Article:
Indigenous rights activist Cindy Blackstock joins School of Social Work

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Cindy Blackstock was catapulted into the headlines earlier this year when the Canadian Human Rights Tribunal made a landmark ruling in favour of her complaint that the federal government financially discriminates against First Nations children. Blackstock has now joined McGill’s School of Social Work.

One on one with Chris Buddle, Dean of Students

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To many, going from being a spider-hunting entomologist to Dean of Students may seem like a strange career move. But for Chris Buddle, the move fulfills his long-standing passion for student affairs.

Soigner : un langage universel

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Julie Sparkes, infirmière au CUSM s’est récemment rendue en Chine avec une équipe médicale afin de faire ce qu’elle fait de mieux : prendre soin des patients ayant subi une intervention chirurgicale. Au cours des deux semaines qu’a duré sa mission, Julie a aidé plusieurs dizaines de patients à traverser une épreuve appelée à changer leur vie. Elle partage avec nous cette expérience inspirante, qui témoigne de sa compassion et de son engagement.

The universal language of caring

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Julie Sparkes, a MUHC nurse recently traveled to China with a medical team to do what she does best: care for patients recovering from surgery. During her two-week mission, she helped dozens of patients go through life-changing operations. Sparkes shared her story of inspiration, compassion and fulfillment with us.

Stem cell transplants, a potential cure for life-threatening diseases

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A stem cell transplant is a procedure that can treat or cure a number of conditions: bone marrow diseases, inherited immune disorders, hemoglobinopathies and some types of cancer. Dr. Gizelle Popradi, hematologist and director of the Stem Cell Transplant Program of the McGill University Health Centre tells us more about this life-saving therapy and its use in the treatment of cancer patients.

Les cellules souches, de précieuses alliées

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Une greffe de cellules souches est une intervention qui peut traiter ou guérir diverses maladies : des maladies de la moelle osseuse, des hémoglobinopathies (anomalies des globules rouges) et des troubles immunitaires congénitaux, de même que certains types de cancer, tels que les leucémies, les lymphomes et les myélomes. La Dre Gizelle Popradi, hématologiste et directrice du programme de greffe de cellules souches du Centre universitaire de santé McGill (CUSM), nous en dit un peu plus sur ce traitement salvateur et sur son usage pour soigner les patients atteints d’un cancer.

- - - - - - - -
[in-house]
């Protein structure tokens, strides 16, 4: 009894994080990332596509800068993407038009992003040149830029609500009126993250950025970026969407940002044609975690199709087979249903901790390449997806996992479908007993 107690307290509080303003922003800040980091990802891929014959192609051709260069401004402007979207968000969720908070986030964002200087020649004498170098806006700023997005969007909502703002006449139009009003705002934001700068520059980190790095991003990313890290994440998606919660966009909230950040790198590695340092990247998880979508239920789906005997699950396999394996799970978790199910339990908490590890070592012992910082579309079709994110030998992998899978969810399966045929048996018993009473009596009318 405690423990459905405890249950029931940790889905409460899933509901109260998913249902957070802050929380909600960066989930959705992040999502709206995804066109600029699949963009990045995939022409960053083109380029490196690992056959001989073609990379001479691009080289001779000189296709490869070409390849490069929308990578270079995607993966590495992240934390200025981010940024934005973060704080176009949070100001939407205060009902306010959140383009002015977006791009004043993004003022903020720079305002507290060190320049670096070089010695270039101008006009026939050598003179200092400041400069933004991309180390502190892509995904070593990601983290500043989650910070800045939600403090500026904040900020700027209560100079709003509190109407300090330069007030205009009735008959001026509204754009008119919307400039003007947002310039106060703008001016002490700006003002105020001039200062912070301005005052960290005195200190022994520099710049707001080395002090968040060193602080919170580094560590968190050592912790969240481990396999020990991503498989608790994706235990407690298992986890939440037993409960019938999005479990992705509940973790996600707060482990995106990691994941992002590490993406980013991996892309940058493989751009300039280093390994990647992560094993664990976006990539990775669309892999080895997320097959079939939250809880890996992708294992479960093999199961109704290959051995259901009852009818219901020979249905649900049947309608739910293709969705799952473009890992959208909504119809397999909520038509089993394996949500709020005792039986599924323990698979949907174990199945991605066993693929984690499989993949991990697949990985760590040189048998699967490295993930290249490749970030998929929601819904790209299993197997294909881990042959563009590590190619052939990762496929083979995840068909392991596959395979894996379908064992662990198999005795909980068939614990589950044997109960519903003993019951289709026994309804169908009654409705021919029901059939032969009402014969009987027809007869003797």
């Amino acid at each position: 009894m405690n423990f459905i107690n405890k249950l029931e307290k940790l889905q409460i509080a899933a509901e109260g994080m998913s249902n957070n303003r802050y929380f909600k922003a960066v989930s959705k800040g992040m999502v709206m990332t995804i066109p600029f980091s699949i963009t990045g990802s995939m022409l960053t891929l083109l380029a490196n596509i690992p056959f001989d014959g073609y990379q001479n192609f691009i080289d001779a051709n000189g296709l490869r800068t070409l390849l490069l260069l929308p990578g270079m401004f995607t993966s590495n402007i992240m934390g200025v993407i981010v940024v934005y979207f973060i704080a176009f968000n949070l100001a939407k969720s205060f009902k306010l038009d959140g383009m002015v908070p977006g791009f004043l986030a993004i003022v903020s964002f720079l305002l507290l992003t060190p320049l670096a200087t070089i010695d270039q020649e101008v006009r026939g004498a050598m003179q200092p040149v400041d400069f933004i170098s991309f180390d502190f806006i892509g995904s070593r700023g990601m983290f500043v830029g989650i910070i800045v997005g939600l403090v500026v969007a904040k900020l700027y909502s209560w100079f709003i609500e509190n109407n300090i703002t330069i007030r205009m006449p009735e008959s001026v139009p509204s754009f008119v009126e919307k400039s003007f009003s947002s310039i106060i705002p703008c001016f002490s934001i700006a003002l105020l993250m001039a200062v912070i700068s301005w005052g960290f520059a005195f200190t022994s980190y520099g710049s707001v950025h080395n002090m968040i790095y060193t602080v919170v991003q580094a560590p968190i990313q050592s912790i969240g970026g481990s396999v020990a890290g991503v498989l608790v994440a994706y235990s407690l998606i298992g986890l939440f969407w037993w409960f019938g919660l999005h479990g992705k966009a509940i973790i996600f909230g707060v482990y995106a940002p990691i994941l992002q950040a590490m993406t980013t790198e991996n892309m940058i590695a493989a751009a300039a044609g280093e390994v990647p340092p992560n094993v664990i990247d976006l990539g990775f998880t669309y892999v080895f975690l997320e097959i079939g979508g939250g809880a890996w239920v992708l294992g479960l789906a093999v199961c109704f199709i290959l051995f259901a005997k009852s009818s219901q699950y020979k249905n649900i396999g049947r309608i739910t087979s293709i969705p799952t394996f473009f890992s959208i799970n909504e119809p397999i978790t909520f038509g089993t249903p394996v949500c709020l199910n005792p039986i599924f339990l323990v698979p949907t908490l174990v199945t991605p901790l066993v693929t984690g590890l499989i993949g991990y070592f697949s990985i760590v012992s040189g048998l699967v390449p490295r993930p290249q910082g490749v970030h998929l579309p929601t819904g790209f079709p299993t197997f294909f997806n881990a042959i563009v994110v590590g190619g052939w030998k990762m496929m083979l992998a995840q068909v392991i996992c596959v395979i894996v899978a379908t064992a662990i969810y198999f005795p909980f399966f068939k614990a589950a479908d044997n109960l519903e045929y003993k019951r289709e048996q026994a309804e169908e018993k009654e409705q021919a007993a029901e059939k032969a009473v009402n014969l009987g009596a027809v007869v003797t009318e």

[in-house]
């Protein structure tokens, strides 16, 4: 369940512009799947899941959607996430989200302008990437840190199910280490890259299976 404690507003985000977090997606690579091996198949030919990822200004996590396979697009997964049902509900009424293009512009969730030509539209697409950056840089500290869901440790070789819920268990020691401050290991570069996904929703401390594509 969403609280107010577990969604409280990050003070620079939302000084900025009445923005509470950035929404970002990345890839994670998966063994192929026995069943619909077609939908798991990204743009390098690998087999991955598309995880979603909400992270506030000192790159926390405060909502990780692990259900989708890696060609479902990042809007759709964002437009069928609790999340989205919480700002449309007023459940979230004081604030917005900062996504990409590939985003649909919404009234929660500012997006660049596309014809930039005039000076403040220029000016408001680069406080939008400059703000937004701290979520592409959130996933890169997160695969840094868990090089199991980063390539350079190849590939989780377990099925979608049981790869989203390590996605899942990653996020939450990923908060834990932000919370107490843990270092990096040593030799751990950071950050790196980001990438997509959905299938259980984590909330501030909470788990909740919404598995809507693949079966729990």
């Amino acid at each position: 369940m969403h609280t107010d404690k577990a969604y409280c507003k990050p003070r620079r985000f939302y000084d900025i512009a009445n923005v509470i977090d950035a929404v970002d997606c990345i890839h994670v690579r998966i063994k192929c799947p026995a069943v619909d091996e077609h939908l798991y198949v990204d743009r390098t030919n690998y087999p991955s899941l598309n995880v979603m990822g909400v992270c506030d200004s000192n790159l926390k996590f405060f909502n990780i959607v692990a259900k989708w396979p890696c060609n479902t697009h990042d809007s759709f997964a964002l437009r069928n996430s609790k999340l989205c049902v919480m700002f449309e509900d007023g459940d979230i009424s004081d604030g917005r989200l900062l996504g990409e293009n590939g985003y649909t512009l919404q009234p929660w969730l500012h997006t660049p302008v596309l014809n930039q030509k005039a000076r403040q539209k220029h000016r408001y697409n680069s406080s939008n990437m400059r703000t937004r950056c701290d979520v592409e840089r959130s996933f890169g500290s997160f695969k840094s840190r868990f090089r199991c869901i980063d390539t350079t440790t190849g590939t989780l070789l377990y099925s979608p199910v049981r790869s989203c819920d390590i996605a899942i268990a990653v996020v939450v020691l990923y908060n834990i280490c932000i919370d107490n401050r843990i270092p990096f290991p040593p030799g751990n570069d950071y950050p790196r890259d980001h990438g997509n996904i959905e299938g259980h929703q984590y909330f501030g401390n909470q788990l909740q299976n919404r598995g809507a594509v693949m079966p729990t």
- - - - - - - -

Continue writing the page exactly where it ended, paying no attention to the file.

Not all fun and games

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Dr. Jeff Wiseman, an Internal Medicine physician at the Royal Victoria Hospital of the McGill University Health Centre is currently developing a serious medical smartphone-based game called The Deteriorating Patient with the aim of helping medical students learn how to stabilize severely ill patients when on call.

Les jeux sérieux aident sérieusement l’enseignement de la médecine

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Le Dr Jeff Wiseman, interniste à l’Hôpital Royal Victoria du Centre universitaire de santé McGill est à préparer un jeu médical sérieux pour téléphone intelligent, appelé Deteriorating Patient, afin de contribuer à l’apprentissage des étudiants en médecine qui doivent apprendre à stabiliser des patients gravement malades lorsqu’ils sont sur appel.

Whither Canada: In conversation with ex-diplomat, Colin Robertson

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In advance of his lecture at the upcoming conference, Canada on the Global Stage, hosted by the McGill Institute for the Study of Canada on Feb. 11-12, former diplomat Colin Robertson spoke to the Reporter about Canada’s place in the world, the primary challenges the country must tackle in the next five years, and the changing face of the diplomatic corps.

In conversation with Dr. Marina Klein, co-infection researcher

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On this, World AIDS Day (Dec. 1), the Reporter spoke to Dr. Marina Klein about her research on patients with HIV and chronic hepatitis – a particularly virulent combination that effects more than 20,000 Canadians and millions more worldwide. According to Dr. Klein, the key to treating these patients lies just as much in education and social programs as it does in antiretroviral pharmaceuticals.